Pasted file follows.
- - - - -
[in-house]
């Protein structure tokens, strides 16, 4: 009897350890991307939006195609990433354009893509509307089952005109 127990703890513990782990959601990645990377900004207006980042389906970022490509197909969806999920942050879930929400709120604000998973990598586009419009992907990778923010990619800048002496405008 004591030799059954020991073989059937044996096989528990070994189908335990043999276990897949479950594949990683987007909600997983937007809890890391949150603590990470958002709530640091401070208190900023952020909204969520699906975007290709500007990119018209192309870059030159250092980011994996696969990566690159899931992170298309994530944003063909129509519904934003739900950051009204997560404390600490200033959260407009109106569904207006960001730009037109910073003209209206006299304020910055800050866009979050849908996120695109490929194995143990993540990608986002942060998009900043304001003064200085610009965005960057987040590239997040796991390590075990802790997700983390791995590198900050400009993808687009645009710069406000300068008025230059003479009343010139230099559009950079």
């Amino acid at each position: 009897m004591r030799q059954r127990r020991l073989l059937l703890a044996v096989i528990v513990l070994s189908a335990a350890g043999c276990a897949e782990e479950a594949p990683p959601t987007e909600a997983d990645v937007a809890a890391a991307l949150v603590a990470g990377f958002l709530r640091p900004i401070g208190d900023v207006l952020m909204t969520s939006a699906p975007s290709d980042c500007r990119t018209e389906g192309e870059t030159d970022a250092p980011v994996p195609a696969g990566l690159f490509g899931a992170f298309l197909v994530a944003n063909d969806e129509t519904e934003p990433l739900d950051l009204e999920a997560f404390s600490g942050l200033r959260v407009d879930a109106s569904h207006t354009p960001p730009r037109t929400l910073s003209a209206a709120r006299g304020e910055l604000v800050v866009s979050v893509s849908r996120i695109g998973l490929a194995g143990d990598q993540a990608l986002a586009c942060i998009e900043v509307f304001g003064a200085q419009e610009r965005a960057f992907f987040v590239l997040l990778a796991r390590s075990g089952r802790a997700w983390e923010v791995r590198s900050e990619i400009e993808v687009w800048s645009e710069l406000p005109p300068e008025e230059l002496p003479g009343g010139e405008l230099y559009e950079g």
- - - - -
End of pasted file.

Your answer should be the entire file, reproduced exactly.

[in-house]
């Protein structure tokens, strides 16, 4: 009897350890991307939006195609990433354009893509509307089952005109 127990703890513990782990959601990645990377900004207006980042389906970022490509197909969806999920942050879930929400709120604000998973990598586009419009992907990778923010990619800048002496405008 004591030799059954020991073989059937044996096989528990070994189908335990043999276990897949479950594949990683987007909600997983937007809890890391949150603590990470958002709530640091401070208190900023952020909204969520699906975007290709500007990119018209192309870059030159250092980011994996696969990566690159899931992170298309994530944003063909129509519904934003739900950051009204997560404390600490200033959260407009109106569904207006960001730009037109910073003209209206006299304020910055800050866009979050849908996120695109490929194995143990993540990608986002942060998009900043304001003064200085610009965005960057987040590239997040796991390590075990802790997700983390791995590198900050400009993808687009645009710069406000300068008025230059003479009343010139230099559009950079």
């Amino acid at each position: 009897m004591r030799q059954r127990r020991l073989l059937l703890a044996v096989i528990v513990l070994s189908a335990a350890g043999c276990a897949e782990e479950a594949p990683p959601t987007e909600a997983d990645v937007a809890a890391a991307l949150v603590a990470g990377f958002l709530r640091p900004i401070g208190d900023v207006l952020m909204t969520s939006a699906p975007s290709d980042c500007r990119t018209e389906g192309e870059t030159d970022a250092p980011v994996p195609a696969g990566l690159f490509g899931a992170f298309l197909v994530a944003n063909d969806e129509t519904e934003p990433l739900d950051l009204e999920a997560f404390s600490g942050l200033r959260v407009d879930a109106s569904h207006t354009p960001p730009r037109t929400l910073s003209a209206a709120r006299g304020e910055l604000v800050v866009s979050v893509s849908r996120i695109g998973l490929a194995g143990d990598q993540a990608l986002a586009c942060i998009e900043v509307f304001g003064a200085q419009e610009r965005a960057f992907f987040v590239l997040l990778a796991r390590s075990g089952r802790a997700w983390e923010v791995r590198s900050e990619i400009e993808v687009w800048s645009e710069l406000p005109p300068e008025e230059l002496p003479g009343g010139e405008l230099y559009e950079g």